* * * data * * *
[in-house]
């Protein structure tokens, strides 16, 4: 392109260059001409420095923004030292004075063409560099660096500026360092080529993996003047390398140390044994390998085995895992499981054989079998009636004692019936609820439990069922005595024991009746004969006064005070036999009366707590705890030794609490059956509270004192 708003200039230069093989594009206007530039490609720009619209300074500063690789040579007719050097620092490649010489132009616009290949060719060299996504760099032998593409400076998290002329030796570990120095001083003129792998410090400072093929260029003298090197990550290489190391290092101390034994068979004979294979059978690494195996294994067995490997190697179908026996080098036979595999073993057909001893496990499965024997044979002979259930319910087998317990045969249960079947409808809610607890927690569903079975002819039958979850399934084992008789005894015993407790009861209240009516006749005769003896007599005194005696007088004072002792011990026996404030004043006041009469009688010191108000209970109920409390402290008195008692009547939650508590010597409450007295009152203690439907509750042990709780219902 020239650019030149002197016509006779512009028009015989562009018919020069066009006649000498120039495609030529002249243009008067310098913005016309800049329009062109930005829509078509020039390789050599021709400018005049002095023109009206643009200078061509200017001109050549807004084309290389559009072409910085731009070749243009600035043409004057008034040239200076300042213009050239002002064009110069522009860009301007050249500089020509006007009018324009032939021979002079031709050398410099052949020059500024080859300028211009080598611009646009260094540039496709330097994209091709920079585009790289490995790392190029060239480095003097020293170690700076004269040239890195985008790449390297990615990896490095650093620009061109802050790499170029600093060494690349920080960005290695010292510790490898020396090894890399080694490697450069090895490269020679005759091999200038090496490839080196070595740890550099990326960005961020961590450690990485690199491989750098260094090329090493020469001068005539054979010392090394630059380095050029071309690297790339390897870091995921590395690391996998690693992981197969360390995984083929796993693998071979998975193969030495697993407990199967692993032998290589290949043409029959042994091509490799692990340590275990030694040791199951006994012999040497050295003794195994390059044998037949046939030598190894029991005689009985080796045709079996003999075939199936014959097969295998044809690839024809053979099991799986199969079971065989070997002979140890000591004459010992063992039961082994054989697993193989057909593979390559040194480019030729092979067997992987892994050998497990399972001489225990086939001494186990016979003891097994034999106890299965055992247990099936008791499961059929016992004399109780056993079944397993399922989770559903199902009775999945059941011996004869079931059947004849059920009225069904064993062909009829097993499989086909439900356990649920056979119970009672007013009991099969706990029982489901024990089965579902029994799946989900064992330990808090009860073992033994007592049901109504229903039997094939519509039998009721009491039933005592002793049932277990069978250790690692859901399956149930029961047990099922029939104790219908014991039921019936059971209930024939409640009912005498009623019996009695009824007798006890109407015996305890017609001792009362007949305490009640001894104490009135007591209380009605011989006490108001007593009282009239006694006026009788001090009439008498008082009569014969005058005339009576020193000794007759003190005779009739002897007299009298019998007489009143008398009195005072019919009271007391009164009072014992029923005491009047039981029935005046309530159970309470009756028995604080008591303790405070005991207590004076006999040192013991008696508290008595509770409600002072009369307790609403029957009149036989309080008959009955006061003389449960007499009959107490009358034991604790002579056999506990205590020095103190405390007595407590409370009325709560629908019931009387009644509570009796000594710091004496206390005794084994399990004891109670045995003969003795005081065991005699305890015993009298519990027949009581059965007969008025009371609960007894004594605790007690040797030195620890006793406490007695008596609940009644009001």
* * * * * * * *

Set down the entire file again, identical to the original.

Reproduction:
[in-house]
């Protein structure tokens, strides 16, 4: 392109260059001409420095923004030292004075063409560099660096500026360092080529993996003047390398140390044994390998085995895992499981054989079998009636004692019936609820439990069922005595024991009746004969006064005070036999009366707590705890030794609490059956509270004192 708003200039230069093989594009206007530039490609720009619209300074500063690789040579007719050097620092490649010489132009616009290949060719060299996504760099032998593409400076998290002329030796570990120095001083003129792998410090400072093929260029003298090197990550290489190391290092101390034994068979004979294979059978690494195996294994067995490997190697179908026996080098036979595999073993057909001893496990499965024997044979002979259930319910087998317990045969249960079947409808809610607890927690569903079975002819039958979850399934084992008789005894015993407790009861209240009516006749005769003896007599005194005696007088004072002792011990026996404030004043006041009469009688010191108000209970109920409390402290008195008692009547939650508590010597409450007295009152203690439907509750042990709780219902 020239650019030149002197016509006779512009028009015989562009018919020069066009006649000498120039495609030529002249243009008067310098913005016309800049329009062109930005829509078509020039390789050599021709400018005049002095023109009206643009200078061509200017001109050549807004084309290389559009072409910085731009070749243009600035043409004057008034040239200076300042213009050239002002064009110069522009860009301007050249500089020509006007009018324009032939021979002079031709050398410099052949020059500024080859300028211009080598611009646009260094540039496709330097994209091709920079585009790289490995790392190029060239480095003097020293170690700076004269040239890195985008790449390297990615990896490095650093620009061109802050790499170029600093060494690349920080960005290695010292510790490898020396090894890399080694490697450069090895490269020679005759091999200038090496490839080196070595740890550099990326960005961020961590450690990485690199491989750098260094090329090493020469001068005539054979010392090394630059380095050029071309690297790339390897870091995921590395690391996998690693992981197969360390995984083929796993693998071979998975193969030495697993407990199967692993032998290589290949043409029959042994091509490799692990340590275990030694040791199951006994012999040497050295003794195994390059044998037949046939030598190894029991005689009985080796045709079996003999075939199936014959097969295998044809690839024809053979099991799986199969079971065989070997002979140890000591004459010992063992039961082994054989697993193989057909593979390559040194480019030729092979067997992987892994050998497990399972001489225990086939001494186990016979003891097994034999106890299965055992247990099936008791499961059929016992004399109780056993079944397993399922989770559903199902009775999945059941011996004869079931059947004849059920009225069904064993062909009829097993499989086909439900356990649920056979119970009672007013009991099969706990029982489901024990089965579902029994799946989900064992330990808090009860073992033994007592049901109504229903039997094939519509039998009721009491039933005592002793049932277990069978250790690692859901399956149930029961047990099922029939104790219908014991039921019936059971209930024939409640009912005498009623019996009695009824007798006890109407015996305890017609001792009362007949305490009640001894104490009135007591209380009605011989006490108001007593009282009239006694006026009788001090009439008498008082009569014969005058005339009576020193000794007759003190005779009739002897007299009298019998007489009143008398009195005072019919009271007391009164009072014992029923005491009047039981029935005046309530159970309470009756028995604080008591303790405070005991207590004076006999040192013991008696508290008595509770409600002072009369307790609403029957009149036989309080008959009955006061003389449960007499009959107490009358034991604790002579056999506990205590020095103190405390007595407590409370009325709560629908019931009387009644509570009796000594710091004496206390005794084994399990004891109670045995003969003795005081065991005699305890015993009298519990027949009581059965007969008025009371609960007894004594605790007690040797030195620890006793406490007695008596609940009644009001």